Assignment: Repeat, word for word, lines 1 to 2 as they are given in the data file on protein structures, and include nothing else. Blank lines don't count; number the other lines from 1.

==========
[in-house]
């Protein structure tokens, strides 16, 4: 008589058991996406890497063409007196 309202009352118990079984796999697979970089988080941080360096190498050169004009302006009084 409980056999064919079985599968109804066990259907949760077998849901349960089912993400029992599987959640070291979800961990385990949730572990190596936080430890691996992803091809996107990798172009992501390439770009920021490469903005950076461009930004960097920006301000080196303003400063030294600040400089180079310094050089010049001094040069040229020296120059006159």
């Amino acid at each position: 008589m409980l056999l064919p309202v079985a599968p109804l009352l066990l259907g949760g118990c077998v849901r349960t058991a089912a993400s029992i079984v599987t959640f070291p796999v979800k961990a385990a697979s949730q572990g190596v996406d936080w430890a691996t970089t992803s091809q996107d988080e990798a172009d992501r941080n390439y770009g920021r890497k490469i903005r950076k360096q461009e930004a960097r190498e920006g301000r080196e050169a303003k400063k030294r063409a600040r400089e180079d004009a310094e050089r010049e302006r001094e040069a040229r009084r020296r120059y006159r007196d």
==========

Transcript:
[in-house]
């Protein structure tokens, strides 16, 4: 008589058991996406890497063409007196 309202009352118990079984796999697979970089988080941080360096190498050169004009302006009084 409980056999064919079985599968109804066990259907949760077998849901349960089912993400029992599987959640070291979800961990385990949730572990190596936080430890691996992803091809996107990798172009992501390439770009920021490469903005950076461009930004960097920006301000080196303003400063030294600040400089180079310094050089010049001094040069040229020296120059006159």